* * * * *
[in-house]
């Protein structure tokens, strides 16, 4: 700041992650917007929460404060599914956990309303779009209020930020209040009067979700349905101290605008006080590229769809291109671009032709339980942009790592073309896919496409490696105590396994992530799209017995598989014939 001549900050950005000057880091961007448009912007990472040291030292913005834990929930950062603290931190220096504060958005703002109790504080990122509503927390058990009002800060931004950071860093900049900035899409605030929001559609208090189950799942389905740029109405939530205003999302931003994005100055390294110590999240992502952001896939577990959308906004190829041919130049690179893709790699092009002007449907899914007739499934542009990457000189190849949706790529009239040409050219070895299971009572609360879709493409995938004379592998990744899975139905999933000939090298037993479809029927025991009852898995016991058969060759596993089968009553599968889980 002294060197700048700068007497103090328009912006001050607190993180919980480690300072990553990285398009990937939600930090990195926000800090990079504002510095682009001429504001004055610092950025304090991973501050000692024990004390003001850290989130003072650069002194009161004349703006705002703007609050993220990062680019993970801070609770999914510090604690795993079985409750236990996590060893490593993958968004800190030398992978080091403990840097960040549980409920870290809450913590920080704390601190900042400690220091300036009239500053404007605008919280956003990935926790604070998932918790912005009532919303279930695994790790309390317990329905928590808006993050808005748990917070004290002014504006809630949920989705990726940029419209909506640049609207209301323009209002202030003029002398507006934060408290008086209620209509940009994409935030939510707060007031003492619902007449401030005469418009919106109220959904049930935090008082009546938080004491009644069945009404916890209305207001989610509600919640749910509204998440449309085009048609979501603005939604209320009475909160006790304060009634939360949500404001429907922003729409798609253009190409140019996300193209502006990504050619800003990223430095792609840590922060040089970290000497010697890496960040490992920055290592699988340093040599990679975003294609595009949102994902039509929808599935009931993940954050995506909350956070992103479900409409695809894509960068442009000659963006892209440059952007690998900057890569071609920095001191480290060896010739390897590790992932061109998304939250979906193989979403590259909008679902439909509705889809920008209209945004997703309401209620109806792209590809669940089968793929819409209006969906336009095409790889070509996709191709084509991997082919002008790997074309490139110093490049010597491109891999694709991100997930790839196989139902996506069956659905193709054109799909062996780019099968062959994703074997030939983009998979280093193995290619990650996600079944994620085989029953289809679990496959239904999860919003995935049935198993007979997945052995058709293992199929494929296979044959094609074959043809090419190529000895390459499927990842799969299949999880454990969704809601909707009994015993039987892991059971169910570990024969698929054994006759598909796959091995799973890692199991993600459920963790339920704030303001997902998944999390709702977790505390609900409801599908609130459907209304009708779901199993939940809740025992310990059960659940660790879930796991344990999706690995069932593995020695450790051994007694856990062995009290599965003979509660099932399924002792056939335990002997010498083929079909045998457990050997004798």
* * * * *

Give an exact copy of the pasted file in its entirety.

[in-house]
């Protein structure tokens, strides 16, 4: 700041992650917007929460404060599914956990309303779009209020930020209040009067979700349905101290605008006080590229769809291109671009032709339980942009790592073309896919496409490696105590396994992530799209017995598989014939 001549900050950005000057880091961007448009912007990472040291030292913005834990929930950062603290931190220096504060958005703002109790504080990122509503927390058990009002800060931004950071860093900049900035899409605030929001559609208090189950799942389905740029109405939530205003999302931003994005100055390294110590999240992502952001896939577990959308906004190829041919130049690179893709790699092009002007449907899914007739499934542009990457000189190849949706790529009239040409050219070895299971009572609360879709493409995938004379592998990744899975139905999933000939090298037993479809029927025991009852898995016991058969060759596993089968009553599968889980 002294060197700048700068007497103090328009912006001050607190993180919980480690300072990553990285398009990937939600930090990195926000800090990079504002510095682009001429504001004055610092950025304090991973501050000692024990004390003001850290989130003072650069002194009161004349703006705002703007609050993220990062680019993970801070609770999914510090604690795993079985409750236990996590060893490593993958968004800190030398992978080091403990840097960040549980409920870290809450913590920080704390601190900042400690220091300036009239500053404007605008919280956003990935926790604070998932918790912005009532919303279930695994790790309390317990329905928590808006993050808005748990917070004290002014504006809630949920989705990726940029419209909506640049609207209301323009209002202030003029002398507006934060408290008086209620209509940009994409935030939510707060007031003492619902007449401030005469418009919106109220959904049930935090008082009546938080004491009644069945009404916890209305207001989610509600919640749910509204998440449309085009048609979501603005939604209320009475909160006790304060009634939360949500404001429907922003729409798609253009190409140019996300193209502006990504050619800003990223430095792609840590922060040089970290000497010697890496960040490992920055290592699988340093040599990679975003294609595009949102994902039509929808599935009931993940954050995506909350956070992103479900409409695809894509960068442009000659963006892209440059952007690998900057890569071609920095001191480290060896010739390897590790992932061109998304939250979906193989979403590259909008679902439909509705889809920008209209945004997703309401209620109806792209590809669940089968793929819409209006969906336009095409790889070509996709191709084509991997082919002008790997074309490139110093490049010597491109891999694709991100997930790839196989139902996506069956659905193709054109799909062996780019099968062959994703074997030939983009998979280093193995290619990650996600079944994620085989029953289809679990496959239904999860919003995935049935198993007979997945052995058709293992199929494929296979044959094609074959043809090419190529000895390459499927990842799969299949999880454990969704809601909707009994015993039987892991059971169910570990024969698929054994006759598909796959091995799973890692199991993600459920963790339920704030303001997902998944999390709702977790505390609900409801599908609130459907209304009708779901199993939940809740025992310990059960659940660790879930796991344990999706690995069932593995020695450790051994007694856990062995009290599965003979509660099932399924002792056939335990002997010498083929079909045998457990050997004798």